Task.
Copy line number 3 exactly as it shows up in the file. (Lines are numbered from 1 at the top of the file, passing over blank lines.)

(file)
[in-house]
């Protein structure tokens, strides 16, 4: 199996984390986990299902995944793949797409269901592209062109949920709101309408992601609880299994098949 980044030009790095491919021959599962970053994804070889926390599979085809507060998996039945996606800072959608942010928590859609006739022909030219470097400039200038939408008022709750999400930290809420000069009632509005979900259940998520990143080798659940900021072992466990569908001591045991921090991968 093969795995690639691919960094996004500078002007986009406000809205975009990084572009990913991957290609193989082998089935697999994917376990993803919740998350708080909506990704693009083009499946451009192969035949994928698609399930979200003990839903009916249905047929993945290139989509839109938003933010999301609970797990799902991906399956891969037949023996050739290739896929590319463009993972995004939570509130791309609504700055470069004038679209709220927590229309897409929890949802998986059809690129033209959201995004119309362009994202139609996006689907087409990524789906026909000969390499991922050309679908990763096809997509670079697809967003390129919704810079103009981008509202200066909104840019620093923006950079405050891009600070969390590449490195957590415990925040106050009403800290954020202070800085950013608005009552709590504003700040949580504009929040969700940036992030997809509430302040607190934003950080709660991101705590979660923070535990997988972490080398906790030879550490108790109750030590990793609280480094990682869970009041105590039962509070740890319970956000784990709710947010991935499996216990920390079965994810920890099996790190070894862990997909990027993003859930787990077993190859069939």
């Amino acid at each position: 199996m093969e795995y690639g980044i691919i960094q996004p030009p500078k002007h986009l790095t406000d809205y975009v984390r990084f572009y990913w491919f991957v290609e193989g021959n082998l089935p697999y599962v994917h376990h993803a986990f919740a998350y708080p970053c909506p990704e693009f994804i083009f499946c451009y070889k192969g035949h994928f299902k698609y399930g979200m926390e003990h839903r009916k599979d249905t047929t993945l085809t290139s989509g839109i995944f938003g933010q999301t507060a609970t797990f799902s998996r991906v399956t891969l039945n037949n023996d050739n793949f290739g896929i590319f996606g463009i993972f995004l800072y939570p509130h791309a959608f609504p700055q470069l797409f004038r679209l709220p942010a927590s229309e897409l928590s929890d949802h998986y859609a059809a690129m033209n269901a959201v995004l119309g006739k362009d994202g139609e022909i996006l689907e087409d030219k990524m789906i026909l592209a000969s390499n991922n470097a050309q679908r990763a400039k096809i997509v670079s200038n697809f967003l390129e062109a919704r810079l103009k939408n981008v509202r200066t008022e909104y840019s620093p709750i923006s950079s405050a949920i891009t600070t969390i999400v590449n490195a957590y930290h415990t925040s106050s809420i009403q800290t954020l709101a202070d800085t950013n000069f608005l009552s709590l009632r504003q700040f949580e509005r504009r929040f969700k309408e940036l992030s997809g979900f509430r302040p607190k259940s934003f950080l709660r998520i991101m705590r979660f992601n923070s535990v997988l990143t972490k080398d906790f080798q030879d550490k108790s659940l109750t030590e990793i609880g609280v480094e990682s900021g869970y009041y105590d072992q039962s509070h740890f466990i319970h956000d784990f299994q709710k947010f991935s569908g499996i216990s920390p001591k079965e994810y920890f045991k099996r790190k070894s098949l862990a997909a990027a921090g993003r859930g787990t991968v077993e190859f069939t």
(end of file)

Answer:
């Amino acid at each position: 199996m093969e795995y690639g980044i691919i960094q996004p030009p500078k002007h986009l790095t406000d809205y975009v984390r990084f572009y990913w491919f991957v290609e193989g021959n082998l089935p697999y599962v994917h376990h993803a986990f919740a998350y708080p970053c909506p990704e693009f994804i083009f499946c451009y070889k192969g035949h994928f299902k698609y399930g979200m926390e003990h839903r009916k599979d249905t047929t993945l085809t290139s989509g839109i995944f938003g933010q999301t507060a609970t797990f799902s998996r991906v399956t891969l039945n037949n023996d050739n793949f290739g896929i590319f996606g463009i993972f995004l800072y939570p509130h791309a959608f609504p700055q470069l797409f004038r679209l709220p942010a927590s229309e897409l928590s929890d949802h998986y859609a059809a690129m033209n269901a959201v995004l119309g006739k362009d994202g139609e022909i996006l689907e087409d030219k990524m789906i026909l592209a000969s390499n991922n470097a050309q679908r990763a400039k096809i997509v670079s200038n697809f967003l390129e062109a919704r810079l103009k939408n981008v509202r200066t008022e909104y840019s620093p709750i923006s950079s405050a949920i891009t600070t969390i999400v590449n490195a957590y930290h415990t925040s106050s809420i009403q800290t954020l709101a202070d800085t950013n000069f608005l009552s709590l009632r504003q700040f949580e509005r504009r929040f969700k309408e940036l992030s997809g979900f509430r302040p607190k259940s934003f950080l709660r998520i991101m705590r979660f992601n923070s535990v997988l990143t972490k080398d906790f080798q030879d550490k108790s659940l109750t030590e990793i609880g609280v480094e990682s900021g869970y009041y105590d072992q039962s509070h740890f466990i319970h956000d784990f299994q709710k947010f991935s569908g499996i216990s920390p001591k079965e994810y920890f045991k099996r790190k070894s098949l862990a997909a990027a921090g993003r859930g787990t991968v077993e190859f069939t």